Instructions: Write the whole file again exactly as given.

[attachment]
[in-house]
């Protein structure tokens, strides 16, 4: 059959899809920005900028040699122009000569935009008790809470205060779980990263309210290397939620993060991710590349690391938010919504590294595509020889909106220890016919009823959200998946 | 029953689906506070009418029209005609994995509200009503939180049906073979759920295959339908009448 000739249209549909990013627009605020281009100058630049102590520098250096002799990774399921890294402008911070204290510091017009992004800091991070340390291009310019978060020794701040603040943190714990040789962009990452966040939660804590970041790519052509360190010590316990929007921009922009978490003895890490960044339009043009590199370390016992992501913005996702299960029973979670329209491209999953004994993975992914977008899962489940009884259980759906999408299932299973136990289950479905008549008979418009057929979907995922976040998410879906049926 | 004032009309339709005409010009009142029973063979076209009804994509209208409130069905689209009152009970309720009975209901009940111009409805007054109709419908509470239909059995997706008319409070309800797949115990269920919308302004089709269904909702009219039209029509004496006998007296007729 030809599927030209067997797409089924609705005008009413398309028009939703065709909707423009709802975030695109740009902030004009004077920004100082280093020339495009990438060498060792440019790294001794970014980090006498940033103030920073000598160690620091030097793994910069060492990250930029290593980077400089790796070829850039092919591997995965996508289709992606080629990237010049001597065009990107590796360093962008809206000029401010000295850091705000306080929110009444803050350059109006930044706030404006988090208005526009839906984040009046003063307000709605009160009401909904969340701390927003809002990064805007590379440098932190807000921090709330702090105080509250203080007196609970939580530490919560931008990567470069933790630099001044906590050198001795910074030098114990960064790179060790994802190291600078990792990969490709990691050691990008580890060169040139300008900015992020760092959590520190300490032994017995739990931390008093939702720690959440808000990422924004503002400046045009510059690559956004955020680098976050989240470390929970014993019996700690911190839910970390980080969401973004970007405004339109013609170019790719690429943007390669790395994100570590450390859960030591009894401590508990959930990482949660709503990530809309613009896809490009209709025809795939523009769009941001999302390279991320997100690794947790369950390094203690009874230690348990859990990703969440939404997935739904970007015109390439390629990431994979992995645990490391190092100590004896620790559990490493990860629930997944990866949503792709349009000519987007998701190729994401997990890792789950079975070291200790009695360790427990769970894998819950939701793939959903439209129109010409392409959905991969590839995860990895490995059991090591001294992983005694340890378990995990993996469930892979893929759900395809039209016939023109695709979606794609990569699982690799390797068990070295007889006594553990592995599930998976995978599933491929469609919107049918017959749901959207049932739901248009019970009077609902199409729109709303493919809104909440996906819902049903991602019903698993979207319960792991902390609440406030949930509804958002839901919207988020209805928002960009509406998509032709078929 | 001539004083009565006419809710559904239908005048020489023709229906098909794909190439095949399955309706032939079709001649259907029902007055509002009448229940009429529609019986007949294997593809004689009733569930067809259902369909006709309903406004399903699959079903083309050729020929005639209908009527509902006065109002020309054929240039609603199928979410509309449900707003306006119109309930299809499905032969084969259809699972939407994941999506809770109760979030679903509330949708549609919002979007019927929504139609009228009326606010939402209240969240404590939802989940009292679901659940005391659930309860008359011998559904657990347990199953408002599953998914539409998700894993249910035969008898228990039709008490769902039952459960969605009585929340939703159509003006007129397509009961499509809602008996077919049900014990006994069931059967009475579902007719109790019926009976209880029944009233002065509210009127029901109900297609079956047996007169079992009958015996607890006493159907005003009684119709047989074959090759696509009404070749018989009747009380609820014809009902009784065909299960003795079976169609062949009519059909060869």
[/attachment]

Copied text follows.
[in-house]
């Protein structure tokens, strides 16, 4: 059959899809920005900028040699122009000569935009008790809470205060779980990263309210290397939620993060991710590349690391938010919504590294595509020889909106220890016919009823959200998946 | 029953689906506070009418029209005609994995509200009503939180049906073979759920295959339908009448 000739249209549909990013627009605020281009100058630049102590520098250096002799990774399921890294402008911070204290510091017009992004800091991070340390291009310019978060020794701040603040943190714990040789962009990452966040939660804590970041790519052509360190010590316990929007921009922009978490003895890490960044339009043009590199370390016992992501913005996702299960029973979670329209491209999953004994993975992914977008899962489940009884259980759906999408299932299973136990289950479905008549008979418009057929979907995922976040998410879906049926 | 004032009309339709005409010009009142029973063979076209009804994509209208409130069905689209009152009970309720009975209901009940111009409805007054109709419908509470239909059995997706008319409070309800797949115990269920919308302004089709269904909702009219039209029509004496006998007296007729 030809599927030209067997797409089924609705005008009413398309028009939703065709909707423009709802975030695109740009902030004009004077920004100082280093020339495009990438060498060792440019790294001794970014980090006498940033103030920073000598160690620091030097793994910069060492990250930029290593980077400089790796070829850039092919591997995965996508289709992606080629990237010049001597065009990107590796360093962008809206000029401010000295850091705000306080929110009444803050350059109006930044706030404006988090208005526009839906984040009046003063307000709605009160009401909904969340701390927003809002990064805007590379440098932190807000921090709330702090105080509250203080007196609970939580530490919560931008990567470069933790630099001044906590050198001795910074030098114990960064790179060790994802190291600078990792990969490709990691050691990008580890060169040139300008900015992020760092959590520190300490032994017995739990931390008093939702720690959440808000990422924004503002400046045009510059690559956004955020680098976050989240470390929970014993019996700690911190839910970390980080969401973004970007405004339109013609170019790719690429943007390669790395994100570590450390859960030591009894401590508990959930990482949660709503990530809309613009896809490009209709025809795939523009769009941001999302390279991320997100690794947790369950390094203690009874230690348990859990990703969440939404997935739904970007015109390439390629990431994979992995645990490391190092100590004896620790559990490493990860629930997944990866949503792709349009000519987007998701190729994401997990890792789950079975070291200790009695360790427990769970894998819950939701793939959903439209129109010409392409959905991969590839995860990895490995059991090591001294992983005694340890378990995990993996469930892979893929759900395809039209016939023109695709979606794609990569699982690799390797068990070295007889006594553990592995599930998976995978599933491929469609919107049918017959749901959207049932739901248009019970009077609902199409729109709303493919809104909440996906819902049903991602019903698993979207319960792991902390609440406030949930509804958002839901919207988020209805928002960009509406998509032709078929 | 001539004083009565006419809710559904239908005048020489023709229906098909794909190439095949399955309706032939079709001649259907029902007055509002009448229940009429529609019986007949294997593809004689009733569930067809259902369909006709309903406004399903699959079903083309050729020929005639209908009527509902006065109002020309054929240039609603199928979410509309449900707003306006119109309930299809499905032969084969259809699972939407994941999506809770109760979030679903509330949708549609919002979007019927929504139609009228009326606010939402209240969240404590939802989940009292679901659940005391659930309860008359011998559904657990347990199953408002599953998914539409998700894993249910035969008898228990039709008490769902039952459960969605009585929340939703159509003006007129397509009961499509809602008996077919049900014990006994069931059967009475579902007719109790019926009976209880029944009233002065509210009127029901109900297609079956047996007169079992009958015996607890006493159907005003009684119709047989074959090759696509009404070749018989009747009380609820014809009902009784065909299960003795079976169609062949009519059909060869």